I used to stand under one of these every evening after my day’s indoctrination into the glories of the British Empire, and the might of the Royal Navy, at Akhurst Boys’ Preparatory School in what was then the rather posh and peaceful inner suburb of Jesmond, in Newcastle upon Tyne. (You may think I exaggerate about Akhurst, but I distinctly remember the red-splodged map on the wall of the headmaster’s classroom, and the fact that he gave us a morning off lessons so that we might join him in watching the televised launch of Britain’s first nuclear submarine, HMS Dreadnought, in 1960.)
It cost 2d on one of the numerous 33, 33a or 43 trolleybuses from the stop opposite Acorn Road to another at the bottom of Osborne Road. Here I got off and walked around the corner to spend another 3d catching a 38 or 39 to Swarland Avenue in Longbenton, where my mother would meet me. (In those days, before the invention of paedophilia, the only obstacle to even a five-year-old covering the whole three miles between school and his front door all on his own was considered to be the danger of crossing Benton Road without someone to hold his hand.)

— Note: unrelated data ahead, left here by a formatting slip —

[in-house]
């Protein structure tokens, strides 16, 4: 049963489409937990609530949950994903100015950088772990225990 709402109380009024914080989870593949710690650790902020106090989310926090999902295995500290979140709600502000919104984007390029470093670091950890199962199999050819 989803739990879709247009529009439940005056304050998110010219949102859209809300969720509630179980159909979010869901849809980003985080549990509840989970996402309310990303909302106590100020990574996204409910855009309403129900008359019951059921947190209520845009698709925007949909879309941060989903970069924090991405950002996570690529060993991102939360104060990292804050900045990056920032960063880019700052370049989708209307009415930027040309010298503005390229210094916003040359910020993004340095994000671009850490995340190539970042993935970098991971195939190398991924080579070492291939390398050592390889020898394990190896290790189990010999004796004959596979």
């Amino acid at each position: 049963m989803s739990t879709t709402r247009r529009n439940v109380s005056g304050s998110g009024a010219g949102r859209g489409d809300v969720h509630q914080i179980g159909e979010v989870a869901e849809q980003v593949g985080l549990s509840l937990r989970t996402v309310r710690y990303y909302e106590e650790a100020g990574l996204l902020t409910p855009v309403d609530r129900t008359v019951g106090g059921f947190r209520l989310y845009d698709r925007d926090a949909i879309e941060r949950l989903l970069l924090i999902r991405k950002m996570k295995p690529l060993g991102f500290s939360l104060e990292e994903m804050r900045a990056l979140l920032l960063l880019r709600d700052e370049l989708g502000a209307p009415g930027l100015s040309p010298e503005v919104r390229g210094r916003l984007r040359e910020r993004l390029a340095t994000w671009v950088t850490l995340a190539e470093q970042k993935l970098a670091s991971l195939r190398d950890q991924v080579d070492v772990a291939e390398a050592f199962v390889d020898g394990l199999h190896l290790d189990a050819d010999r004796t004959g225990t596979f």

If I walked through the quiet streets of Jesmond to Churchill Gardens, I could pick up the 38 or 39 there and the journey only cost a total of 2d, leaving me a shiny, octagonal, brass threepence to spend on sweets. When the weather was good I almost invariably did so, setting me on the slippery slope to obesity which has been my natural habitat ever since.
Most of my contemporaries tell me that they are completely baffled by my love of trolleybuses, but I liked everything about them. The hum of the motor, the boom of the trolleys as they passed over frogs and crossings, the ritual of the conductor hopping off to set the frog for the correct destination (“Pull lever for Benton” it said on the traction pole shortly before the Heaton Road junction; I shall now look out for that sign on ebay to extend my collection) or wrestling with a long bamboo pole to restore power when the trolleys came off the wires.